||April 2008 issue||
Voyage to the slope of the deep dark sea
A crew of scientists and submersible pilots reveals secrets
of the continent’s submarine margin
By Annie Mercier and Jean-François Hamel
The Canadian Coast Guard Ship Hudson sways to
the rhythm of a lazy North Atlantic swell, its red belly
barely breaking the surface of the water. The sun peeks
through a thin veil of fog. It is a perfect day at sea in July 2007,
especially in these moody waters 250 kilometres south of
Newfoundland, but there is hardly a soul on deck. All the
action is happening deep in the gloomy confines of the
overcrowded forward lab. Fans hum and chairs creak as
10 pairs of eyes focus intently on monitors that, for now,
display only whitish specks on a deep-blue background.
A murmur, a hushed reply and, suddenly, “Bottom!”
Joyous shouts erupt in almost perfect
unison, unleashing a flurry of excitement
that transforms the control room into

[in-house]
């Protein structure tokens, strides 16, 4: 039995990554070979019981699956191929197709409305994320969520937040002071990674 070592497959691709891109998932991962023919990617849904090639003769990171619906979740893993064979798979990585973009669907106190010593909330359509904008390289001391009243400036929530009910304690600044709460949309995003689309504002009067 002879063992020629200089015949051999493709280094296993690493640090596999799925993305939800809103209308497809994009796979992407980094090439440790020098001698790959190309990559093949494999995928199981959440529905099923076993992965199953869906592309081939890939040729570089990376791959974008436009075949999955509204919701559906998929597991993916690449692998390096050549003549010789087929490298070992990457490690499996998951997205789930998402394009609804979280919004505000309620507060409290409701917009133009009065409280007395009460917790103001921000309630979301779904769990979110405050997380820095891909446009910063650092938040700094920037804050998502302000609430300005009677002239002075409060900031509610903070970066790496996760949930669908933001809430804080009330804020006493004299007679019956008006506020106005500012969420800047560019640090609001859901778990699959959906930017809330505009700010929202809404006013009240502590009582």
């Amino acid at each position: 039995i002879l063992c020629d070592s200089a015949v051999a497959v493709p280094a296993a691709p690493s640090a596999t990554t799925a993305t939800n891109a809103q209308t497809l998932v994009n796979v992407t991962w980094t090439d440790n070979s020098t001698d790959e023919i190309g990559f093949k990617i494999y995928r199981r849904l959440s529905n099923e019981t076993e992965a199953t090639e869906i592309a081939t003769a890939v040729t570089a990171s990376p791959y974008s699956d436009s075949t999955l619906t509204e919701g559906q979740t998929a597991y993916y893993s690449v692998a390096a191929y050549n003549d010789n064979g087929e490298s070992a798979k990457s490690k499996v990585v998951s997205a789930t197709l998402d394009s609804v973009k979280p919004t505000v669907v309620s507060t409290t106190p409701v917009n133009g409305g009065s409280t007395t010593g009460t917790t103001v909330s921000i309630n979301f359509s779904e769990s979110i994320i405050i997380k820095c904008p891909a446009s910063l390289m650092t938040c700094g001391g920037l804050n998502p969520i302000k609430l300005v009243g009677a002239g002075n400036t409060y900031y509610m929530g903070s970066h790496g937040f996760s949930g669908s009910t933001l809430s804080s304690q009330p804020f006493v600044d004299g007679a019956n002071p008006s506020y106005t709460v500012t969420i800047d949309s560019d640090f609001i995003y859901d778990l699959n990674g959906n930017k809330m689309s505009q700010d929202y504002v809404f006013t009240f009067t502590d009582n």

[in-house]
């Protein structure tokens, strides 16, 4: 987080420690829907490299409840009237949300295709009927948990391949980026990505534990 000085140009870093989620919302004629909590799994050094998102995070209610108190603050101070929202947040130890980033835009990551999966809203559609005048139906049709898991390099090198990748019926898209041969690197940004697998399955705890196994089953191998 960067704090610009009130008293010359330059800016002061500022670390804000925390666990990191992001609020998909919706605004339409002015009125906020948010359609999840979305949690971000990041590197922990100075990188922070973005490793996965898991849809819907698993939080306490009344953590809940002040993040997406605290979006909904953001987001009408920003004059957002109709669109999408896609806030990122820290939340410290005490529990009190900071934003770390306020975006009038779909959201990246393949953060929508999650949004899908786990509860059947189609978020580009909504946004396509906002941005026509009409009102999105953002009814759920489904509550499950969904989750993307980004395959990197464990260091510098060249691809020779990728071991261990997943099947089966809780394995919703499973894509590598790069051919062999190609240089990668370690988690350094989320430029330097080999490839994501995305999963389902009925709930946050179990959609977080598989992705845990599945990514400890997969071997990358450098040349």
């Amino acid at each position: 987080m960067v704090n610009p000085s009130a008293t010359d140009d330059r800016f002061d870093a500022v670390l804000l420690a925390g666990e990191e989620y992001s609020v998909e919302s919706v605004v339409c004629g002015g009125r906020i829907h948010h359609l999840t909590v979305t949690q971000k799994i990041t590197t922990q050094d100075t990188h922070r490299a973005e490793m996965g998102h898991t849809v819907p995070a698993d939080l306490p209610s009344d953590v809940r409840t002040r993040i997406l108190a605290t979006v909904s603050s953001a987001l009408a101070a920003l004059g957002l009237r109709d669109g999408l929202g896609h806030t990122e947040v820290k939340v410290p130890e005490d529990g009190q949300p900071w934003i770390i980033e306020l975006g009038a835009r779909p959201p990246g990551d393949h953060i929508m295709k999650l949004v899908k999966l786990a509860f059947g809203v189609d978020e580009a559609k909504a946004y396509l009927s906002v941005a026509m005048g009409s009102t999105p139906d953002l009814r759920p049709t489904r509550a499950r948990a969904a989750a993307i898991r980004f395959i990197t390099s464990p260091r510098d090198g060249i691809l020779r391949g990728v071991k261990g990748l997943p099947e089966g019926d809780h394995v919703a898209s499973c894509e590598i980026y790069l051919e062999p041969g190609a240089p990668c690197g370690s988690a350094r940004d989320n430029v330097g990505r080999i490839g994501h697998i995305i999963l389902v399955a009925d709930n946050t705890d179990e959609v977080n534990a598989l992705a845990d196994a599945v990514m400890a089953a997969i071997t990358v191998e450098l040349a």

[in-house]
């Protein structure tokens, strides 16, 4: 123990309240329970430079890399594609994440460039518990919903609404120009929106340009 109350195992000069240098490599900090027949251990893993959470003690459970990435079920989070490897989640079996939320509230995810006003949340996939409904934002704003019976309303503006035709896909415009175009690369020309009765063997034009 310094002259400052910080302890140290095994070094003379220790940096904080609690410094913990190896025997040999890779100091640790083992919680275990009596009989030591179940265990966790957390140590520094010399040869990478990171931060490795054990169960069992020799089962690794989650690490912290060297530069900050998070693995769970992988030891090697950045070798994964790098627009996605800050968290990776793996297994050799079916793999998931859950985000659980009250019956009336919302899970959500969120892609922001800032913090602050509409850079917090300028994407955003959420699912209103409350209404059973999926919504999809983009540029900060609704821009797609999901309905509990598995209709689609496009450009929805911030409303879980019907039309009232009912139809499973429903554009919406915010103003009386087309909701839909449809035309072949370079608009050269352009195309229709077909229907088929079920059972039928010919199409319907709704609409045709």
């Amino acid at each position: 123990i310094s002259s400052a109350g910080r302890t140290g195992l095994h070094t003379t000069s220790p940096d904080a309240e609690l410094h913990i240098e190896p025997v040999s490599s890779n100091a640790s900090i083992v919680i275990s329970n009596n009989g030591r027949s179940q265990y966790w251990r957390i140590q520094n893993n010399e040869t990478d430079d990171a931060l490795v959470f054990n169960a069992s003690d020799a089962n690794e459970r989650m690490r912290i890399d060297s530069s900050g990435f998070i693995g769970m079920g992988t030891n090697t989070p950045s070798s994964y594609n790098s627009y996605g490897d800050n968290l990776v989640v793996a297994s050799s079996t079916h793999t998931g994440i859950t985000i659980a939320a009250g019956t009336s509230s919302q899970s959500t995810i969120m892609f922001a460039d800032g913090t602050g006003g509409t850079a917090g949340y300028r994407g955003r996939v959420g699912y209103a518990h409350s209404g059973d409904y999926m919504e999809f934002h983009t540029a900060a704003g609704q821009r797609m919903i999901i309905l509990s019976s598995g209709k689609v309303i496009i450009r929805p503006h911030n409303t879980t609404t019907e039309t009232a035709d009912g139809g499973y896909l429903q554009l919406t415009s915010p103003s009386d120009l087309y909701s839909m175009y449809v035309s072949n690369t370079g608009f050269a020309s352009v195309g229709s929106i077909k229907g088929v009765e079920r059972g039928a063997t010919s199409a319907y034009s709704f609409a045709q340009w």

a buzzing hive. Nearly two kilometres
below, after dropping for 90 minutes
at a rate of 20 metres a minute,
the unmanned submersible ropos
(Remotely Operated Platform for
Ocean Science) has finally arrived at the sea floor.
Canyons, plains, mountains, coral reefs — most of the
Earth’s large-scale geographical features have remained
hidden in the recesses of the sea, out of sight and out of
reach. But not anymore. For the next 20 hours, the sub will
roam the fathomless night of the abyss, the cameras and
robotic claws helping the scientists above, who are intent
on elucidating the mysteries of this never-before-explored
tract of the continental slope.
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Canada has just submitted a territorial claim to the North Pole. Should they get it?